Later in the day, feeling tired and bored, I began looking around for something else to work on, but nothing seemed to grab my fancy until I remembered an article by Linda Willis in the January/February 2015 issue of Cloth Paper Scissors about making an iPad pouch from a piece of embellished, raw-edged quilting. From my earlier run in with the duck, I knew that playing with different fabrics and embellishing with embroidery would be fun.  I was a little unsure, however, when it came to the matter of  raw edges.  I am the daughter of a master quilter, and raw edges (when a piece of fabric is topstitched, leaving its edges to fray at will) is something we just do not do, but it’s become a popular look in textile art (it also takes less time!), and I wanted to see how I felt about it.  So I went for it. But, instead of stitching the piece in straight lines on the sewing machine, as instructed by the article, I decided to hand quilt circles through the top layer, a felt middle layer, and down into the backing.  I quickly found out more things during this process: a) I needed greater overlap for fabric pieces than I had allowed for (oops!)and b) though the circles looked cool, sewing as directed would have minimized the fraying of the edges and made everything more secure.believe-pouch-pinning-dianaklein-com


Alright then, on to the embellishing! I sewed on a little rectangle bearing the word “Believe” in fabric marker, which I then outlined with backstitch.  Then I did a lot of embroidery and a little ribbon work to hide those pesky spaces where the fabric did not quite meet, further lock down the fabric, and just because it’s fun.  Once I got the purple ribbon and the gold embroidery floss on there, I realized that those are LSU’s colors which, given the fact that I live in Louisiana (and it’s football season), I see a lot of around here.  I decided to dampen down the school spirit with a few blue and silver beads and some sequins.  I think that helped quite a bit, though when I look at it, I still can’t help thinking Go Tigers!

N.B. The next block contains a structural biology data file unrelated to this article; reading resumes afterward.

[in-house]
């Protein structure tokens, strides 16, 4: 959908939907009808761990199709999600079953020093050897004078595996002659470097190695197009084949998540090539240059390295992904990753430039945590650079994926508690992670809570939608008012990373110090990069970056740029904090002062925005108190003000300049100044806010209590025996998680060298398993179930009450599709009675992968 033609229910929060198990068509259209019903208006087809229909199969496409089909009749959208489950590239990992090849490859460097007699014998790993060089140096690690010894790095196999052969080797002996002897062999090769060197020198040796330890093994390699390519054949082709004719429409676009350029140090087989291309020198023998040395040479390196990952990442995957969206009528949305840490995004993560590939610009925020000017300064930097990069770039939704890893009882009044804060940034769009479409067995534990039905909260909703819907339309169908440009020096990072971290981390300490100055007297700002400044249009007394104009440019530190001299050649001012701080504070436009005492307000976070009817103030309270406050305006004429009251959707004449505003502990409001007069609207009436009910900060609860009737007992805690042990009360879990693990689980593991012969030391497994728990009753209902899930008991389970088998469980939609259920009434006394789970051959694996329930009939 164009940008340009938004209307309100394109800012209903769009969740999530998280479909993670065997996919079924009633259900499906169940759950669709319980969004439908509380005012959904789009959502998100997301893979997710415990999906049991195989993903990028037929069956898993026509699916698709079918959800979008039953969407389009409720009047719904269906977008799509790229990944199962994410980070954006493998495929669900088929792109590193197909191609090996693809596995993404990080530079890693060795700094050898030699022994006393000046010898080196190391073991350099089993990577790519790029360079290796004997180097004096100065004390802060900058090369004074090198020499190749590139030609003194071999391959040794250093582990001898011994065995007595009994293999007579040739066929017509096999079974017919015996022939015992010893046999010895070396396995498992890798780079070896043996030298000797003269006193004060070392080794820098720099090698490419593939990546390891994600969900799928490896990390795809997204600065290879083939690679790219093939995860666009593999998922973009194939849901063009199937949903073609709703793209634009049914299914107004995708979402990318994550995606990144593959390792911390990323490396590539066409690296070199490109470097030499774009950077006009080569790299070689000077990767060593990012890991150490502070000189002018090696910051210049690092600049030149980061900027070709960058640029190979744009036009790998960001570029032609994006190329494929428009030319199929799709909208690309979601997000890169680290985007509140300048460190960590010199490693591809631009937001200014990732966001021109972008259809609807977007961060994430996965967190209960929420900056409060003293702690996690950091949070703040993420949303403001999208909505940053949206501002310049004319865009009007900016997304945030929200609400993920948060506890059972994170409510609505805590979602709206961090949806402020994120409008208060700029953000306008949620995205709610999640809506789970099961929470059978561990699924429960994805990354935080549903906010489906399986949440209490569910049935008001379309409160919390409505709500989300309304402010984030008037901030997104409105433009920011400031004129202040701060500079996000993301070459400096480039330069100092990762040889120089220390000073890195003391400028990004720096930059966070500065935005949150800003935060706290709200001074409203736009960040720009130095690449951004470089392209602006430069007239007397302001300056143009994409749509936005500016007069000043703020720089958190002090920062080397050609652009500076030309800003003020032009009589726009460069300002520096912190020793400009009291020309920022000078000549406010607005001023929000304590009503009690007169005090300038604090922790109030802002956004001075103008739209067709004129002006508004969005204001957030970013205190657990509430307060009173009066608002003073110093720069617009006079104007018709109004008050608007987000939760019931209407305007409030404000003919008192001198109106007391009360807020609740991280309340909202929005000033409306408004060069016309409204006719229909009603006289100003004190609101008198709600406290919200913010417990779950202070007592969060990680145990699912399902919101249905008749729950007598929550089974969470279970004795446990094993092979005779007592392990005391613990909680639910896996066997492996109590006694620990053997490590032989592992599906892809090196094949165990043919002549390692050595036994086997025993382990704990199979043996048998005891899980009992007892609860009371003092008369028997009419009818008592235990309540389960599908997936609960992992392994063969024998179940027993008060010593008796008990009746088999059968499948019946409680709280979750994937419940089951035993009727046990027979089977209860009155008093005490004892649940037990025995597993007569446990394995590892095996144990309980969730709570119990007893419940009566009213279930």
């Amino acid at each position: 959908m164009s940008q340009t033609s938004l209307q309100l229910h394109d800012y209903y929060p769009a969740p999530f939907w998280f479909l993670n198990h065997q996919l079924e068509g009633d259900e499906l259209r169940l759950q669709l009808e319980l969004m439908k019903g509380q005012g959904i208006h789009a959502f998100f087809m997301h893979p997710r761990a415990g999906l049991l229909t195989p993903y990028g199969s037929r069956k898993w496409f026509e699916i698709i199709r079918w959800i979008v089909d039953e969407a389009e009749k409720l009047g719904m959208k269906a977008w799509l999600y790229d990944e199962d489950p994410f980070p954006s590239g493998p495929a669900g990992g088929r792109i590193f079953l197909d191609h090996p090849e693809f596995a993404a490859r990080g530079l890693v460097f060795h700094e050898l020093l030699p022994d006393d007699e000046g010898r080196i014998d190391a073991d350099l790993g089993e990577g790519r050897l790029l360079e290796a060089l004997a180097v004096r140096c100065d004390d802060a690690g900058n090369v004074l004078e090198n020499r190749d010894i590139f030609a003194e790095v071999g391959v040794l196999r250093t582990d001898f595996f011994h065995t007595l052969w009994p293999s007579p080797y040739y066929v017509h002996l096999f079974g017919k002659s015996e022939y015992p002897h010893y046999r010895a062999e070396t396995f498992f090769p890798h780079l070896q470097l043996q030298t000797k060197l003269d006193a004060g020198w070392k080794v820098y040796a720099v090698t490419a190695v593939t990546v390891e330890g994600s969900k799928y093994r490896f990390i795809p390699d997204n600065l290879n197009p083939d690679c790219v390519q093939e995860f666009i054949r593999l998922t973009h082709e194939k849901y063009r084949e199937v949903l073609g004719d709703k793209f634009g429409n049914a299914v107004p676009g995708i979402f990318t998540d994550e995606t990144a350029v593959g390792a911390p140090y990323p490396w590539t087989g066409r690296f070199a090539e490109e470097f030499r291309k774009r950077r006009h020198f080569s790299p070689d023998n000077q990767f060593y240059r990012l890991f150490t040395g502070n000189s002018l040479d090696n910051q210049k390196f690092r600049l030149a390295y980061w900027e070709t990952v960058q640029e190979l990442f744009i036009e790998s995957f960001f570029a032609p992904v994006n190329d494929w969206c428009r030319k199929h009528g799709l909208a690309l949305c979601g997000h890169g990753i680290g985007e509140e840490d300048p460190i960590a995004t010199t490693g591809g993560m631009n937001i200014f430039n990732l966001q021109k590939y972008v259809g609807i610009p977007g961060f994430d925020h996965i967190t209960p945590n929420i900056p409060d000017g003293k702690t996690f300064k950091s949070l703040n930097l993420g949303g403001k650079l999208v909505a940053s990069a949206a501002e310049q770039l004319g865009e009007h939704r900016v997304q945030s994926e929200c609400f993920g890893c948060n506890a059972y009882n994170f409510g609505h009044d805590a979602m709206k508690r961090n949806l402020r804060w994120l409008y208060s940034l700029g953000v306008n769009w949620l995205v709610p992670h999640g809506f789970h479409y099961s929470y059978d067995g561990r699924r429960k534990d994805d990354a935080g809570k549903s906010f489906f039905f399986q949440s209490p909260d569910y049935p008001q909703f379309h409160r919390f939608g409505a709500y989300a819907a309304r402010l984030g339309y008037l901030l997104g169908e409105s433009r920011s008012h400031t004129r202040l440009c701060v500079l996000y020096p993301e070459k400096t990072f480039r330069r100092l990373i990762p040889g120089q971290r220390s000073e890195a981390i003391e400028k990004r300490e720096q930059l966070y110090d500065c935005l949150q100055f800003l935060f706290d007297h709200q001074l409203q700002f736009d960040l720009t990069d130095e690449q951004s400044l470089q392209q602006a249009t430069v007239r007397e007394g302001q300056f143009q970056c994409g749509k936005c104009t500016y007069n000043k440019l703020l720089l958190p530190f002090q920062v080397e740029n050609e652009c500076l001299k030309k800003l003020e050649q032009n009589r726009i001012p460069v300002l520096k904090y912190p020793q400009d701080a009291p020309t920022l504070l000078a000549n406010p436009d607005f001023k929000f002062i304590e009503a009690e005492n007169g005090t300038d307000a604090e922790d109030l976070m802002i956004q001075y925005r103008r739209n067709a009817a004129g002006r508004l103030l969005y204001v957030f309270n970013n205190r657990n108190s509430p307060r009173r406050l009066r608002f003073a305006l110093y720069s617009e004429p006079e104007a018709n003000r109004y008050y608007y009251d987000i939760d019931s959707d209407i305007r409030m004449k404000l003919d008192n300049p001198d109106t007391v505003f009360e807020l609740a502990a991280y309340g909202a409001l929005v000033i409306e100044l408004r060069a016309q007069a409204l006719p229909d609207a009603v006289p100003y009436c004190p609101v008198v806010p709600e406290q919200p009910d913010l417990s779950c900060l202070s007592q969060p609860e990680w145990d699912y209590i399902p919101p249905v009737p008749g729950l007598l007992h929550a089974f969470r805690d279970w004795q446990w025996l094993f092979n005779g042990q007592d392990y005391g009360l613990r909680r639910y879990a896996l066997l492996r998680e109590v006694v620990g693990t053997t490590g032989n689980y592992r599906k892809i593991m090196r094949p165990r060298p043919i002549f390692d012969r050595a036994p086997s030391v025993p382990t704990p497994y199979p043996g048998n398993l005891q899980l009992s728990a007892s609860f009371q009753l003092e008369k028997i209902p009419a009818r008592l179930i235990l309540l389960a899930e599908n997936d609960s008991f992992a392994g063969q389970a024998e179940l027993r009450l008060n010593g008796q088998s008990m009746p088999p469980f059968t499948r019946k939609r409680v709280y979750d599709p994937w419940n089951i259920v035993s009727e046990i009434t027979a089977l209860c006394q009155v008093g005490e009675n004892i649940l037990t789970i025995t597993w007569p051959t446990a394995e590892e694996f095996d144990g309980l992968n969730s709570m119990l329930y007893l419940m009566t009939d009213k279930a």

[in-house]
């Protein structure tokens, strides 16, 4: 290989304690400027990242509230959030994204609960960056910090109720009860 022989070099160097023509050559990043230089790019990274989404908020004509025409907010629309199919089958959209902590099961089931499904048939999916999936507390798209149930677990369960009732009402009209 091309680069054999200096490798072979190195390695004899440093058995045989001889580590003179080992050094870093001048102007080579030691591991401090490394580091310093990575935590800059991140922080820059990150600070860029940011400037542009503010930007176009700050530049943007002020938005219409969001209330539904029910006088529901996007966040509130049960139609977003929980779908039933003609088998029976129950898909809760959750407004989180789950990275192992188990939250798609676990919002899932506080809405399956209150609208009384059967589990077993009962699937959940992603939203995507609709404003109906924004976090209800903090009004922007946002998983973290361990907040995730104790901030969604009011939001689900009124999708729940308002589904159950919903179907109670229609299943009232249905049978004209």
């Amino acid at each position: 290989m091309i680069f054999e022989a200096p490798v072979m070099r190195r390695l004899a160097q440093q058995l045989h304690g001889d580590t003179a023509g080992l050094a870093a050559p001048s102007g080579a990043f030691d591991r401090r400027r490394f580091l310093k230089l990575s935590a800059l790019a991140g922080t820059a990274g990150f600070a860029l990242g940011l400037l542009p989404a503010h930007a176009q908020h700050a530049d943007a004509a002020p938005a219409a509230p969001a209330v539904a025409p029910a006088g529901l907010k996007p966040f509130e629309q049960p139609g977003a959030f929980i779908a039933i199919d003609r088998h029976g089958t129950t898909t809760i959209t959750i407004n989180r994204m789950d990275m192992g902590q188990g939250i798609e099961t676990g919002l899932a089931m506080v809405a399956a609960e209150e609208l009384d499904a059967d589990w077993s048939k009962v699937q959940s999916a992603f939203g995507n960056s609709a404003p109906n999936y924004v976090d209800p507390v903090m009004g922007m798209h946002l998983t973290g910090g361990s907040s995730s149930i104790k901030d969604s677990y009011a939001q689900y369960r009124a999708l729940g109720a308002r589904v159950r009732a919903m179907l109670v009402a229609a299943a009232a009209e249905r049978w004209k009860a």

Finally, I zigzagged the edges of the piece on the sewing machine and then sewed it together to form a pouch, complete with a Velcro closure. The finished product is pretty small.  I can just barely get some index cards into it.  And it’s not something that will stand up to a lot of wear and tear—partially because of the embroidery, but also because of the raw edges.  Yes, the jury on seaming is in for me: I suppose in some art pieces, raw would be better, but in general I prefer finished.  They are simply more durable—and neater.